Parliament receives Brexit briefings on: Migration; Environment; Financial Services; and future trading with Commonwealth countries
We have continually updated our briefings on the Technical Notices as they have been published. In this article we summarise 4 Parliamentary briefings published in in the last 24 hours.
Whatever the rhetoric, whatever the political outcome, planning to make Brexit as smooth as possible is a complex task, now involving thousands of civil servants in identifying and quantifying the impacts on the operational, legal and regulatory framework and preparing the nation for the future.
Parliament has the dual tasks of: passing change requirements into law – although there is increasing concern that our established constitutional procedures will now have to be by-passed as time has run out [Brexit Partners Insight Oct 23, 2018]; and overseeing the operational readiness of the civil service to deal with a post-Brexit world – although there is increasing concern that time has run out to complete these preparations in an adequate manner.
Environmental principles inform legal and political frameworks and aim to minimise the ill-effects of human activity on the environment. The EU (Withdrawal Act) 2018 commits the UK to incorporating a set of environmental principles into UK legislation:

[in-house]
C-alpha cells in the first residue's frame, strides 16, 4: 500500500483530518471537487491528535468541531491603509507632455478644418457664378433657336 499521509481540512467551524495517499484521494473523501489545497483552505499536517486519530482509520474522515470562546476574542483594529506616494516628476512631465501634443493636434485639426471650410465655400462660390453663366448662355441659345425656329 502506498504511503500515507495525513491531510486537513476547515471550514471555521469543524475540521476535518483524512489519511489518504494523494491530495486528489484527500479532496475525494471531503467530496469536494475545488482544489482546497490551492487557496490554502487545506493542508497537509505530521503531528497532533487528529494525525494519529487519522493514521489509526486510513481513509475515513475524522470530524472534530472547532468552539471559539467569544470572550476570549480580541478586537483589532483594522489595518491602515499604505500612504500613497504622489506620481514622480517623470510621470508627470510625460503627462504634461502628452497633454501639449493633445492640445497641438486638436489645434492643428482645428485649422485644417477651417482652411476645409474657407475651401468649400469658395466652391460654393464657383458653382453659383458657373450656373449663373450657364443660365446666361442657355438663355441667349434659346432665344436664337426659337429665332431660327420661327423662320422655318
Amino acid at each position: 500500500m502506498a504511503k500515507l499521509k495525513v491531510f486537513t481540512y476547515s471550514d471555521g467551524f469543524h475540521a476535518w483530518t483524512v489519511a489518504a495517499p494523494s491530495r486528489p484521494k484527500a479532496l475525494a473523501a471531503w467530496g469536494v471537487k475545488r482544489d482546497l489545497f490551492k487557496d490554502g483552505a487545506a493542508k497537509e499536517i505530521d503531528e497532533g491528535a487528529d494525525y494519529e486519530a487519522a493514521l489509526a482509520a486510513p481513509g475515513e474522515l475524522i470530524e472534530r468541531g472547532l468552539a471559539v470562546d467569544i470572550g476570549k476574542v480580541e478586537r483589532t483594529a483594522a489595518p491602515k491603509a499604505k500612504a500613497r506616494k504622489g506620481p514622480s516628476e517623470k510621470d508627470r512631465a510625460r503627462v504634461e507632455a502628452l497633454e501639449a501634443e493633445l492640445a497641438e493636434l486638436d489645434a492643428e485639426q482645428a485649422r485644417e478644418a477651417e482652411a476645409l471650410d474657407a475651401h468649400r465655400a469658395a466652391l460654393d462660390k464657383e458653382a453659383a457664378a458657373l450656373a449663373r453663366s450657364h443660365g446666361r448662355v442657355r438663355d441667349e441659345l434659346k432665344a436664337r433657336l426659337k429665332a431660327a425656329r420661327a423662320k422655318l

The precautionary principle: allows regulatory action to be taken even if a risk has not been established with full certainty.
The prevention principle: aims to prevent environmental damage - such as to protected species or to natural habitats, water and soil - rather than to react to it.
The rectification at source principle: seeks to prevent pollution at its source rather than remedy its effects.
The polluter pays principle: requires polluters to bear the financial cost of their actions.
These four core environmental principles apply to the UK under Article 191(2) of the Treaty on the Functioning of the European Union (TFEU).
These principles now need to be brought into UK Law and the Government is due to publish the draft Environmental Principles and Governance and set up a UK Watchdog to police the standards.
There are further concerns that the UK Government could make decisions that do not fit with principles set by the National Assembly of Wales and those in the Scottish Continuity Bill. This could result in different emerging sets of standards running in parallel in Wales or Scotland and being applied to devolved matters whereas we are presently harmonised under the EU Treaty.
The House of Lords received a briefing prepared in advance of the second reading of the Financial Services (Implementation of Legislation) Bill on 4 December 2018.
Financial services industry is of particular importance to the UK economy - contributing 6.5 percent of its total economic output. Currently, most financial services regulation is made at EU level and is either directly applicable or transposed into domestic law by secondary legislation.